By the way, Atman drives an evil dune buggy with a Led Zep sticker on the windshield. That was a nice touch. He also runs his operation out of what looks like an abandoned amusement park 'castle'. At any rate, Atman finds out that Scott is on his way to slay him with the magic stick, so he sends out his rollerbabes to nab him. He has to kick a balloon out of his way when he's yelling at them. There's balloons everywhere, for some reason.

Scott gets caught by the rollerbabes and gets thrown into a "cell" - clearly somebody's bedroom - where he finds his Princess (Amy Van Elle) waiting for him. She sorta explains what's going on, although all I really got was that Atman castrates all the men in town, so that he can keep control over all the women. Then Atman slips something in Scott and Princess's drinks, and they make sweet Canadian love (side-boob is shown) interspersed with Scott running over rocks down at the river while an Elton John-esque ballad plays.

Later on, Scott discovers that Chuck's been eaten - they had to justify the title somehow - and he tells Atman that "I met a little man in the woods who thinks I'm a demon", which may be the single greatest line of dialogue I've ever heard. And then he falls under Atman's spell via his 70's jumbo transistor radio. Things get weird from there.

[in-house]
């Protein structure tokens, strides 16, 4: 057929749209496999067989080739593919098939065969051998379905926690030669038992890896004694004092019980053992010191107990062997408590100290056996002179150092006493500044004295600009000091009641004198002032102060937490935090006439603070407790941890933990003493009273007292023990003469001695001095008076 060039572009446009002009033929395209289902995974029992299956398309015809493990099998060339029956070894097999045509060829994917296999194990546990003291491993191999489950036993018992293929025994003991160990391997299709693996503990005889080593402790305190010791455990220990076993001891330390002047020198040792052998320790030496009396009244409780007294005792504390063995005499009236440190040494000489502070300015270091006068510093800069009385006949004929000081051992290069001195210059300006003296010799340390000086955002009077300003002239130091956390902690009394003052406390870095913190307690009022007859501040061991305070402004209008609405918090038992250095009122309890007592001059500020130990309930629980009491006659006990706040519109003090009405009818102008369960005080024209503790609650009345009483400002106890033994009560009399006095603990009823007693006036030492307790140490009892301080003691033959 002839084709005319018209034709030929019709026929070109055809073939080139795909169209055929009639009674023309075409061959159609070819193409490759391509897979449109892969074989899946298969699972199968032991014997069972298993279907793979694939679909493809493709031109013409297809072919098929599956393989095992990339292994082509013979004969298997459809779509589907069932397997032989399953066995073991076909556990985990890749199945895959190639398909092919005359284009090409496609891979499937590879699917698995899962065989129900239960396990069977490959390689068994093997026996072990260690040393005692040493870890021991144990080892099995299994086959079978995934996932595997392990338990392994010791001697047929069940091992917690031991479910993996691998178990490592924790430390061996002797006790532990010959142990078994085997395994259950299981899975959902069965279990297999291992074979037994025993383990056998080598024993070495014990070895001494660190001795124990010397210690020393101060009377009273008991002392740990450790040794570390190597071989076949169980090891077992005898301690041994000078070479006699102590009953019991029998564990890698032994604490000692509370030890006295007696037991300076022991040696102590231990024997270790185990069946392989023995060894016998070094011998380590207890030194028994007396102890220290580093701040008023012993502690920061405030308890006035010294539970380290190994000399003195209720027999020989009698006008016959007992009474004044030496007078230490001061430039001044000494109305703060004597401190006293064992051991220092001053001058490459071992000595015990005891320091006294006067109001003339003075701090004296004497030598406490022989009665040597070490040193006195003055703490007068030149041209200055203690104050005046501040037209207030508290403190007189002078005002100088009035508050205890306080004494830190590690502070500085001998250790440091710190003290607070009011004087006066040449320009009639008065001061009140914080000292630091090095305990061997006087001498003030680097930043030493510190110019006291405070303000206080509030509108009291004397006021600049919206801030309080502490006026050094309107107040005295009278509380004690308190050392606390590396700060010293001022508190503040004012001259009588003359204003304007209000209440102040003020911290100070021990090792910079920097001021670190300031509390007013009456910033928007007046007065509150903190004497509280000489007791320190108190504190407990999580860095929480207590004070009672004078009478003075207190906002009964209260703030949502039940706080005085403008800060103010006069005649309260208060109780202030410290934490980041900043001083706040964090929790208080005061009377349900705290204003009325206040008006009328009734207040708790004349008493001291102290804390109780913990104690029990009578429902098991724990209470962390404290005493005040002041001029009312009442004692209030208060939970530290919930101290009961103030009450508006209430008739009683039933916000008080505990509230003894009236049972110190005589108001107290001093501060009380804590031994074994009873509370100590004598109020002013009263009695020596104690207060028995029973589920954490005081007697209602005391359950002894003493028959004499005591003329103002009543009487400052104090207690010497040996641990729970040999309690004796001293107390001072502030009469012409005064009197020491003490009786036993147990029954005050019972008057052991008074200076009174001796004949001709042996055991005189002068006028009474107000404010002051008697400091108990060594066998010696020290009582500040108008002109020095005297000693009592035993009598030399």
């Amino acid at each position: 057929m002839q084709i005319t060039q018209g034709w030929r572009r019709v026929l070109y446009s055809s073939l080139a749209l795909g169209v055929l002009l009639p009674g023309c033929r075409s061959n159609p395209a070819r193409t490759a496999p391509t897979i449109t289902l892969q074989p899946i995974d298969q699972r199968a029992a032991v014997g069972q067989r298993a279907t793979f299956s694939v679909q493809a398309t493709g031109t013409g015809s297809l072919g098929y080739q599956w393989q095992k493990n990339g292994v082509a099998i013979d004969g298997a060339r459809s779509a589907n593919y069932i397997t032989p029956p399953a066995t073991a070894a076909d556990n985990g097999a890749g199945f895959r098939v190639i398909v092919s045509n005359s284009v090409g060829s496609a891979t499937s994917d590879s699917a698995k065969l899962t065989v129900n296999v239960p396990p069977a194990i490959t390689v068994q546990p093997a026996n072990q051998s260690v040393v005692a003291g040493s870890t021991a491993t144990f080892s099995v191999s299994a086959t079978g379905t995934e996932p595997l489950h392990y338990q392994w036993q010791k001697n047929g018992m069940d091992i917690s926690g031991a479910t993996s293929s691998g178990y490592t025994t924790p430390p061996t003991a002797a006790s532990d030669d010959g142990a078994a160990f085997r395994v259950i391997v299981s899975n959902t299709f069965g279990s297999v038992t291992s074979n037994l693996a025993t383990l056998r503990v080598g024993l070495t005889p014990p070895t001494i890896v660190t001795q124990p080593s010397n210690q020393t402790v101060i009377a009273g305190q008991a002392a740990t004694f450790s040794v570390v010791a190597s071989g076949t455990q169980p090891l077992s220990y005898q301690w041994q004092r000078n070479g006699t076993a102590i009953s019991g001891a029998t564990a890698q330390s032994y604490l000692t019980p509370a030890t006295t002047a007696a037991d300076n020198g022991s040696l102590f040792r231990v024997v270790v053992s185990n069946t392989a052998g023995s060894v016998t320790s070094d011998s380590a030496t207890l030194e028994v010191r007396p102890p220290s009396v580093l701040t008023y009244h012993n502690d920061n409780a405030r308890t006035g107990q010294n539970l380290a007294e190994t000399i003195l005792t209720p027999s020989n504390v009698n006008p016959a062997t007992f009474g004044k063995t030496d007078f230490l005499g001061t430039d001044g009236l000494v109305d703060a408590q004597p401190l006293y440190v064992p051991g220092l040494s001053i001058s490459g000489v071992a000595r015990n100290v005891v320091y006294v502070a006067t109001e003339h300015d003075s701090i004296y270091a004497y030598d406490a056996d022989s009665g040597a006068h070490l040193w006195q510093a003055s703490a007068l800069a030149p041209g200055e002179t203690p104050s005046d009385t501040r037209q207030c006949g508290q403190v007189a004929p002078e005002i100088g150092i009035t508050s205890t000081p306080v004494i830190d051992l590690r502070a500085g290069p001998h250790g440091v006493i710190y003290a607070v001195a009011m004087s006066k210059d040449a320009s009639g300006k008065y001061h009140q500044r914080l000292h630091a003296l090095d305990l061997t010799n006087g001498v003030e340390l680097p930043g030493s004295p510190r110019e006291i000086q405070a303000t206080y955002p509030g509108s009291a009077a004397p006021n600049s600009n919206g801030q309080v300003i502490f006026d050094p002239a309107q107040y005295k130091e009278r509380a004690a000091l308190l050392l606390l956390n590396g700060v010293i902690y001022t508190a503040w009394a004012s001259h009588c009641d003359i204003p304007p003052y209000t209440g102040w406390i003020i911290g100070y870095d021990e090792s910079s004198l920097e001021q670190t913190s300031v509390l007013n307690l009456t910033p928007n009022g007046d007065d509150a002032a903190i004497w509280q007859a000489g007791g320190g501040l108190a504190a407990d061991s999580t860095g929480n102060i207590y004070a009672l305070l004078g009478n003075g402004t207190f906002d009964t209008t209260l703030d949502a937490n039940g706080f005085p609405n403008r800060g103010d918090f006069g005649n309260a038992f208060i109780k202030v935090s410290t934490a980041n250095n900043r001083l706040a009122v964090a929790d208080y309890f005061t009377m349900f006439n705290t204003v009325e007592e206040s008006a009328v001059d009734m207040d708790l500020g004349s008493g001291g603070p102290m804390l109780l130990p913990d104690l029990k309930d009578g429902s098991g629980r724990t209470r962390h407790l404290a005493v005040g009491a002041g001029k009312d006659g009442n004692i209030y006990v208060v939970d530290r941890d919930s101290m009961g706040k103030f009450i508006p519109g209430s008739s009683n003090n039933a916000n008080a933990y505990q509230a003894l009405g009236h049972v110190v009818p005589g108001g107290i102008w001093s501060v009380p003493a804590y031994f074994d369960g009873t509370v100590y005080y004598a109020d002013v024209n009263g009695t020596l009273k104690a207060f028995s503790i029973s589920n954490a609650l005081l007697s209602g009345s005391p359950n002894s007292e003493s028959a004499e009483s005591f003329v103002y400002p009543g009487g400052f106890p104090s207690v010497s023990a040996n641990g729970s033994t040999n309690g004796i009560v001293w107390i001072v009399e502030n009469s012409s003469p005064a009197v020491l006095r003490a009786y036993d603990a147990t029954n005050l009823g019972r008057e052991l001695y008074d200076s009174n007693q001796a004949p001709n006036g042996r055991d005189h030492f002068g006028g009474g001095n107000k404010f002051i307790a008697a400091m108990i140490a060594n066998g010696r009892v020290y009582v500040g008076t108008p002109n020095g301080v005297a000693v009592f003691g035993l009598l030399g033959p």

Judging just from the celebrity skin/boner-popping factor, Cannibal Rollerbabes is a fiasco. Spike (Canadian Playboy model Lisa Heughan), the jump-suited cleavage queen from the opening scene, is Atman's sometimes-lover, but she never does unzip that thing all the way, and the other girls are either plain-Janes or shot from too faraway to really get a good look at them. Princess Anna is pleasant looking enough, but the sex scene is so weirdly choreographed that all erotic potential is thrown, forcibly, out the window. And yet, there's something so screwy, so inexplicable, so eye-abusingly 'What the what?!' about it all that Cannibal Rollerbabes retains a ragged, homemade charm, even in its draggiest, most amateur moments. There is magic in this movie. Saggy, mostly useless, highly Canadian magic, but a benign sorcery nonetheless. It's one of those things, man. You really have to see it to believe it.

Availability: Cannibal Rollerbabes is available on DVD.

- Ken McIntyre